Advancing Health Equity Means “Going Back to Our Humanity”

Advancing Health Equity Means “Going Back to Our Humanity”

Why It Matters

“The beautiful, well-intended [improvement efforts] we implement can sometimes cause disparities.” 


Not long after they started trying to ingrain equity into performance improvement in 2020, teams at New York City Health + Hospitals (NYC H+H) carried out hundreds of improvement initiatives across the system. When they first looked at the results, recalled Komal Bajaj, MD, MS-HPEd, they were thrilled. “People, rightfully so, were high-fiving each other about the tremendous gains that were experienced,” said Bajaj, who serves as Chief Quality Officer for two Bronx-based acute-care facilities within the system.

But then they looked deeper, stratifying the data based on identified structural barriers such as language preference and BMI. They found that approximately 18 percent had an intervention-generated disparity. In other words, said Bajaj, “in one in five projects there were groups that did not experience those same gains.” She described the moment of astonishment as the realization sunk in that “the beautiful, well-intended [improvement efforts] we implement can sometimes cause disparities.”

Although this insight could have been dispiriting, it turned out to be galvanizing. It motivated the team to “take that next step to make sure that we are advancing health equity by closing the gap,” Bajaj recalled.

Ingraining Equity into Quality

At NYC H + H, ingraining equity into quality and safety is the goal. That includes thinking about how improvement activities can advance health equity at each step. It means that when the leaders and staff think about improvement, said Bajaj, “you have to think about improvement for who?” They are committed to centering under-resourced communities and ensuring they have adequate data on the populations they serve.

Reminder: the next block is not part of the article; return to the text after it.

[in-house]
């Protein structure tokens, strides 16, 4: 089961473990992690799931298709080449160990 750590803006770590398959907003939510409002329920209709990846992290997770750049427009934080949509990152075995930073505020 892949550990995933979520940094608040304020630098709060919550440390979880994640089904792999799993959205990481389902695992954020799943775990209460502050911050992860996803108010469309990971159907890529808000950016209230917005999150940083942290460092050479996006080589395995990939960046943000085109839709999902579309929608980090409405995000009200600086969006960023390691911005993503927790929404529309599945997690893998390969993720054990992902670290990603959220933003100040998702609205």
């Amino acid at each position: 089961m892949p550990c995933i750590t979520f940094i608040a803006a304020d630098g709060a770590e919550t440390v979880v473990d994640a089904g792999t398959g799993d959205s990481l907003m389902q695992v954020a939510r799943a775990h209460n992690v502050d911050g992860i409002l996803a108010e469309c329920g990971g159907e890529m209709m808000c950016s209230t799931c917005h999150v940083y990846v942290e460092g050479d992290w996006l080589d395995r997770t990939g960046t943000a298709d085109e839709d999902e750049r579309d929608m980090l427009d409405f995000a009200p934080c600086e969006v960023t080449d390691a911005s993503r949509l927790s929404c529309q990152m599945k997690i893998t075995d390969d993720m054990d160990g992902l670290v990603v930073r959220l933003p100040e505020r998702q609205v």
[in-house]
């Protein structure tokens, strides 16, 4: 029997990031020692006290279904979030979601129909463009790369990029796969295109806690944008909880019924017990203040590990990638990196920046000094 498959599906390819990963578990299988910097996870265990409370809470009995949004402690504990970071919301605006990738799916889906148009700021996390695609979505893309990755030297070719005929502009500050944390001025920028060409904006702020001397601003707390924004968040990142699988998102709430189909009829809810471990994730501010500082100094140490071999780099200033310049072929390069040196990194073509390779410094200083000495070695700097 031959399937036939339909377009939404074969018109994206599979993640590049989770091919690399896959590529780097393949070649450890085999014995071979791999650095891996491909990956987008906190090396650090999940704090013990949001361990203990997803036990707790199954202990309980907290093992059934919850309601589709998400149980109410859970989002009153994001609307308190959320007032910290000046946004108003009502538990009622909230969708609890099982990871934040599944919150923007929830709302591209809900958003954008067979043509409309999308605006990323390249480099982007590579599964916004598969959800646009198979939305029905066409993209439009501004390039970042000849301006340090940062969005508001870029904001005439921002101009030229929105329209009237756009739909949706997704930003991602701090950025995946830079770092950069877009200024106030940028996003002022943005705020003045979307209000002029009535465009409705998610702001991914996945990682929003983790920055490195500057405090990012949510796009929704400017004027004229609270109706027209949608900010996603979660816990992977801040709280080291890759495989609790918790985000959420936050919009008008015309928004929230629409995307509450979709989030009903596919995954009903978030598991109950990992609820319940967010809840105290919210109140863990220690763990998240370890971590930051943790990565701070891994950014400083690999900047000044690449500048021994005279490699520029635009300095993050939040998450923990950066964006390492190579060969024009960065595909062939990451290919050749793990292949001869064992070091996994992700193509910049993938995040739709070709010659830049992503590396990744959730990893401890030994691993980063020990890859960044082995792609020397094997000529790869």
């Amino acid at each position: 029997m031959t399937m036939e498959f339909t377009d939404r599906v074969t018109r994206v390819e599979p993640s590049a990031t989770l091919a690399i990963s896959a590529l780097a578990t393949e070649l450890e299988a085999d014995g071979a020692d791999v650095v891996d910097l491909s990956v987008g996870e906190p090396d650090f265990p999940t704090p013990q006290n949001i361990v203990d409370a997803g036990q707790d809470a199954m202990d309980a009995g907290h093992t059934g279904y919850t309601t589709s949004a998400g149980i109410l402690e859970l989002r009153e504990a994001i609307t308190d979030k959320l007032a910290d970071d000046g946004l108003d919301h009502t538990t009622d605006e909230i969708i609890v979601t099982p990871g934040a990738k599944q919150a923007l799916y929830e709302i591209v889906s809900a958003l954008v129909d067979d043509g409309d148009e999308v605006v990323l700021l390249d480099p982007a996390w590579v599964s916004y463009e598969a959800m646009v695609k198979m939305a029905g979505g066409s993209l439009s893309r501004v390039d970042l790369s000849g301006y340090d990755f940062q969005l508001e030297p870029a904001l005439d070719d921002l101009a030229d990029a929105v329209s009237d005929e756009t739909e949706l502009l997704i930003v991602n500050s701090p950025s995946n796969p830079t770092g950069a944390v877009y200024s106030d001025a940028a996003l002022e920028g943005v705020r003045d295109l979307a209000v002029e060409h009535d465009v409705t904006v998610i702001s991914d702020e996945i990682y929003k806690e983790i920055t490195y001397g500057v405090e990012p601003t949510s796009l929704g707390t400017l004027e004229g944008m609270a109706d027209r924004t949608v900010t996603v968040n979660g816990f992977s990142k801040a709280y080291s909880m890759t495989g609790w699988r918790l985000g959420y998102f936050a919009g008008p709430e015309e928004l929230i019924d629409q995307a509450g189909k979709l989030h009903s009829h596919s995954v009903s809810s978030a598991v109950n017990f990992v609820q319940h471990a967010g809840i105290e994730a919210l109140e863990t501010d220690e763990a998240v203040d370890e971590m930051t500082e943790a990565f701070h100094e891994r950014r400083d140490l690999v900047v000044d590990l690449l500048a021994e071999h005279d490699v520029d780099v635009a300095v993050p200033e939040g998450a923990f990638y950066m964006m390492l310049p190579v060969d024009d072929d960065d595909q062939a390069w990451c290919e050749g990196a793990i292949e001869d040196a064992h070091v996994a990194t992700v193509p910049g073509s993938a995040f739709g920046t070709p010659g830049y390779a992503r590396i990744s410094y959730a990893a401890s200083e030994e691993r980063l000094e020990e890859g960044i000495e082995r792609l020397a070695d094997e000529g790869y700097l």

It also means looking beyond the health system and into the community. “The health of our patients is impacted tremendously by what happens outside of our care,” noted Bajaj, “so we consider how to partner with those addressing key social determinants of health to advance care for all,” said Bajaj.

Why is it so important to ingrain equity into quality from the start? As teams work hard on improvement, “the worst thing we can do is exacerbate inequities that exist within our communities,” Bajaj explained. Intentionally ingraining equity into performance improvement helps to avoid unintended consequences and ensure that all people experience the benefits of this work.

Embed Equity Into Safety | IHI Patient Safety Congress

When Bajaj and her colleagues first started trying to ingrain equity into performance improvement, they asked staff to apply an equity lens by identifying structural barriers to whatever clinical or operational process they were trying to improve. For several months, they heard little from their colleagues. “People were learning and thinking and trying to figure out how to apply the concepts to their own work,” she remembered.